It’s all me, me me

I’ve decided that 2011 will be the year of me.

 I was brought up to always put others first and I’ve dutifully followed this credo all my life. As a teacher you’re always at the beck and call of others- the students, the parents, the local authority, the head teacher- and I’ve managed to carry this attitude over into my consultancy work. Of course I can come to your school/ meeting at ridiculous o’clock! And of course I’ll cancel my social life to run a last minute training session for cabinet members who don’t bother turning up! I think this is a particular problem for us gals, we want to please people and make them happy.

 I was once on leave out shopping in the summer when a school phoned me in a panic. They were printing their stationery for the year ahead and needed me to send them a logo that was only at my work computer and could I do it before 3 o’clock please? Did I put back the things I was going to buy at the shop, drive all the way to the office (which was luckily open), fire up my computer, find the logo, send it to the school, shut down my computer and drive home again having ruined my shopping trip? Hell, yeah.

 But no more, I cry. I’m putting myself first and my friends and family are up there too. I started today by not volunteering to train governors tomorrow evening. I shall be slumped in front of the telly in my slanket catching up rubbish programmes from Sky+ instead.

 So here are my new goals.

1)     Network, network, network.

In the public sector we’re a bit lazy at this but I’m learning how to do it. I’m actually pretty shy so this is way out of my comfort zone but I’m doing well so far. I’m not afraid to ask for help or contacts and people so far have been delighted to help.

2)     Just say no, kids.

No to extra work, no to evening work, no to too many meetings, no, non, nein. Unless you’re a school. In which case it’s yes.

3)     Take time to learn new stuff.

The other day I found myself buying lots of helpful tomes on the interwebulator. Not self-help books you understand, just books that can help with my new portfolio career. They arrived yesterday and I’ve already found out lots of useful information.

4)     Make more effort to widen my friendship circle.

That stupid shyness really restricts me but I’m making more of an effort. I’ve already contacted some friends I haven’t seen for a while to make dates to meet. I’m not going to be too tired from work to go out and have fun. Or to network.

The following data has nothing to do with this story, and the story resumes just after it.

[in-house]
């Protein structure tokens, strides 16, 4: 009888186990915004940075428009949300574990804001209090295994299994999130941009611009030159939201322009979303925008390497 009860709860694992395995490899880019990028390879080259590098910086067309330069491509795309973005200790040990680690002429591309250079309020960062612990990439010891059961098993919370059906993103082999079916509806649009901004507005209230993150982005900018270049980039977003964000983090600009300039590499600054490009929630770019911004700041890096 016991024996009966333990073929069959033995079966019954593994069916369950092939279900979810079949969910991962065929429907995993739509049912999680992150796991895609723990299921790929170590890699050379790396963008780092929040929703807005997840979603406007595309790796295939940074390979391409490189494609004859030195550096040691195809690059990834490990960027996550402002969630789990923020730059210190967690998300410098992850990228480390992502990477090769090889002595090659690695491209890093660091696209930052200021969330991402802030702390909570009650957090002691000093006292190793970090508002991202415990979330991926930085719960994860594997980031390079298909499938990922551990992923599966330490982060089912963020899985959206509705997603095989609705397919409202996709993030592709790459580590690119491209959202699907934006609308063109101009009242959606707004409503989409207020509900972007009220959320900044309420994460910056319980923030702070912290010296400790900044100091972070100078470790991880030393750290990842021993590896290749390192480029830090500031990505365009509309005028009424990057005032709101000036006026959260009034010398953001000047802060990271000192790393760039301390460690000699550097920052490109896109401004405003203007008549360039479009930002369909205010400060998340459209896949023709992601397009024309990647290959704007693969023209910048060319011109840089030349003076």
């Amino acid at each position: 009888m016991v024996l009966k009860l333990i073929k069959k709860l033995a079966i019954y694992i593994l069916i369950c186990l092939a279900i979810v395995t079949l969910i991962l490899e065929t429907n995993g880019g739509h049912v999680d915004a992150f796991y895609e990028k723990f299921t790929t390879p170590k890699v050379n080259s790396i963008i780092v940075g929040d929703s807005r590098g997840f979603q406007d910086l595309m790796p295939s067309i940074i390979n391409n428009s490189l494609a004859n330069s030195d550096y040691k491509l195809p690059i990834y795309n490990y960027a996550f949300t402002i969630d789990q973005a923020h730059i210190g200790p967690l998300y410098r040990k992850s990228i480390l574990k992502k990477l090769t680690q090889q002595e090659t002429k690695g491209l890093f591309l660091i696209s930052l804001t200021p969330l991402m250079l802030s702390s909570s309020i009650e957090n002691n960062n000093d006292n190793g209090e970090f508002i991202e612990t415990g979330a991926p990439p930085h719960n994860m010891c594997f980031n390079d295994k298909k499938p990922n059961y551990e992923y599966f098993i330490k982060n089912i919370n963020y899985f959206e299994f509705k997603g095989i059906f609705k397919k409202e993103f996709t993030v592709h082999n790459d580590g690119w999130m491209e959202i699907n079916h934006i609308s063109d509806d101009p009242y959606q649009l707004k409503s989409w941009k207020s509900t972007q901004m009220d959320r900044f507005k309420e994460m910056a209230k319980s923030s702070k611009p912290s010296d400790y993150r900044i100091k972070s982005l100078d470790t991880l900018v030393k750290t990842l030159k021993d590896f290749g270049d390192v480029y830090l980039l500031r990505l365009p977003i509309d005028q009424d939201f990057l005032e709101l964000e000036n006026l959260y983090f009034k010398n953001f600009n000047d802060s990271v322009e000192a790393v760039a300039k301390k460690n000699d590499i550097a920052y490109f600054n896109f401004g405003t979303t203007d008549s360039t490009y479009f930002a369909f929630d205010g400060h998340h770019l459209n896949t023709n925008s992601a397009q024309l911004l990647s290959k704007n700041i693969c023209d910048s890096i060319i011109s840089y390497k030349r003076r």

5)     Take time to plan.

I need to spend time planning my new career and planning properly. It won’t happen unless I do.

6)     Stop whingeing.

Whingeing has been my default setting since the redundancy notice. I will try hard not to whinge about things I can’t change. But I reserve the right to still whinge about the government.

 So wish me luck on my journey and thank you supporting me via this blog, it’s very much appreciated.

What are your work resolutions for 2011?

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The new free market economy

On Friday I went to the London meeting of a professional network group. Several of us were there for the first time, having been invited by the stalwarts in the hope of getting us to join. The main purpose of the group is to support freelance consultants and to provide networking opportunities for those not affiliated with a particular local authority.

 Until now, I and my colleagues in other boroughs have had networking and training events provided by Government office for London (GOL). Sadly GOL is now dim and distant memory so we need to make more effort ourselves to stay in the loop.

 It struck me though that the market in my particular area of expertise is going to be changing pretty rapidly. Currently there is a small group of freelance consultants who are well known in London. They are the people that are called when extra help is needed and we all know them very well. But soon more of us will be swelling the ranks of that small group and schools and local authorities will have more choice. Will they choose the old guard or the new young (ish) things?

 These freelancers rely very much on word of mouth, their good reputations and the existing networks of contacts in LAs. They don’t need to do much in the way of marketing and very few of them have a website. We politely respect each other’s geographical boundaries and areas of expertise and wouldn’t dream of treading on each other’s toes.